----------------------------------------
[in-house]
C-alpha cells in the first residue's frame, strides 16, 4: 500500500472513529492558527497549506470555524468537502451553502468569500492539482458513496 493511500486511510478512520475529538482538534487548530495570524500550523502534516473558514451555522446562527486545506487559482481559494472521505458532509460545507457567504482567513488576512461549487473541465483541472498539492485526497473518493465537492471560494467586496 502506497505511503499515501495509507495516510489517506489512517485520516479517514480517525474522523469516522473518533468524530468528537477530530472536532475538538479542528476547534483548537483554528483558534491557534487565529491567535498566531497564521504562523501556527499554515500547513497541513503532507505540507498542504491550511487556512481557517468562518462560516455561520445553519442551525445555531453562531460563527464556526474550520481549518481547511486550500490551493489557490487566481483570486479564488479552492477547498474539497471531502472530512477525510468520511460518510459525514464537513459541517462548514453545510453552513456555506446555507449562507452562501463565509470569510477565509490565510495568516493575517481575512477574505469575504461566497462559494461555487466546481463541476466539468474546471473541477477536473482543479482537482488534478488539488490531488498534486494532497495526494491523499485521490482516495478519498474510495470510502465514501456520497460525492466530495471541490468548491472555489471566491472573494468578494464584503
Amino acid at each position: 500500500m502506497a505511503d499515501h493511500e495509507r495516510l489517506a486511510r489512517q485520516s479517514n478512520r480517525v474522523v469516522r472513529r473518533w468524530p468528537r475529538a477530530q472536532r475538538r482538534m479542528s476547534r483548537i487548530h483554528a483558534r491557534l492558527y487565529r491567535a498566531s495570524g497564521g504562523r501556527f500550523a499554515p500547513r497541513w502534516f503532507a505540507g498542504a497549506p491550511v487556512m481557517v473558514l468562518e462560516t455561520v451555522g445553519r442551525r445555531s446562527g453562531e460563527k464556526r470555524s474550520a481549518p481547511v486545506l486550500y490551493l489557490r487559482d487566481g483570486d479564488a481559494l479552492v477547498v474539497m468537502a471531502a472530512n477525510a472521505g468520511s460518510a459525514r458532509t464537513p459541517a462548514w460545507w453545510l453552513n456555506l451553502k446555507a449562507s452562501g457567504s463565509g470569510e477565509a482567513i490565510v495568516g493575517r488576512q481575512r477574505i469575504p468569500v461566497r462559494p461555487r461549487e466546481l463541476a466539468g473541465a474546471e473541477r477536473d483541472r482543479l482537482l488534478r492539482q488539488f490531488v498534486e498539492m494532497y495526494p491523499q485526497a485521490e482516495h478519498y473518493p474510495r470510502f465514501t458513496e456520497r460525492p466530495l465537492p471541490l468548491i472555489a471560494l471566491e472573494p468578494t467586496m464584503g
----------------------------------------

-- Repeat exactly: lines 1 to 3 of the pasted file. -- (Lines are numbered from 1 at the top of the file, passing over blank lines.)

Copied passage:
[in-house]
C-alpha cells in the first residue's frame, strides 16, 4: 500500500472513529492558527497549506470555524468537502451553502468569500492539482458513496 493511500486511510478512520475529538482538534487548530495570524500550523502534516473558514451555522446562527486545506487559482481559494472521505458532509460545507457567504482567513488576512461549487473541465483541472498539492485526497473518493465537492471560494467586496 502506497505511503499515501495509507495516510489517506489512517485520516479517514480517525474522523469516522473518533468524530468528537477530530472536532475538538479542528476547534483548537483554528483558534491557534487565529491567535498566531497564521504562523501556527499554515500547513497541513503532507505540507498542504491550511487556512481557517468562518462560516455561520445553519442551525445555531453562531460563527464556526474550520481549518481547511486550500490551493489557490487566481483570486479564488479552492477547498474539497471531502472530512477525510468520511460518510459525514464537513459541517462548514453545510453552513456555506446555507449562507452562501463565509470569510477565509490565510495568516493575517481575512477574505469575504461566497462559494461555487466546481463541476466539468474546471473541477477536473482543479482537482488534478488539488490531488498534486494532497495526494491523499485521490482516495478519498474510495470510502465514501456520497460525492466530495471541490468548491472555489471566491472573494468578494464584503
Amino acid at each position: 500500500m502506497a505511503d499515501h493511500e495509507r495516510l489517506a486511510r489512517q485520516s479517514n478512520r480517525v474522523v469516522r472513529r473518533w468524530p468528537r475529538a477530530q472536532r475538538r482538534m479542528s476547534r483548537i487548530h483554528a483558534r491557534l492558527y487565529r491567535a498566531s495570524g497564521g504562523r501556527f500550523a499554515p500547513r497541513w502534516f503532507a505540507g498542504a497549506p491550511v487556512m481557517v473558514l468562518e462560516t455561520v451555522g445553519r442551525r445555531s446562527g453562531e460563527k464556526r470555524s474550520a481549518p481547511v486545506l486550500y490551493l489557490r487559482d487566481g483570486d479564488a481559494l479552492v477547498v474539497m468537502a471531502a472530512n477525510a472521505g468520511s460518510a459525514r458532509t464537513p459541517a462548514w460545507w453545510l453552513n456555506l451553502k446555507a449562507s452562501g457567504s463565509g470569510e477565509a482567513i490565510v495568516g493575517r488576512q481575512r477574505i469575504p468569500v461566497r462559494p461555487r461549487e466546481l463541476a466539468g473541465a474546471e473541477r477536473d483541472r482543479l482537482l488534478r492539482q488539488f490531488v498534486e498539492m494532497y495526494p491523499q485526497a485521490e482516495h478519498y473518493p474510495r470510502f465514501t458513496e456520497r460525492p466530495l465537492p471541490l468548491i472555489a471560494l471566491e472573494p468578494t467586496m464584503g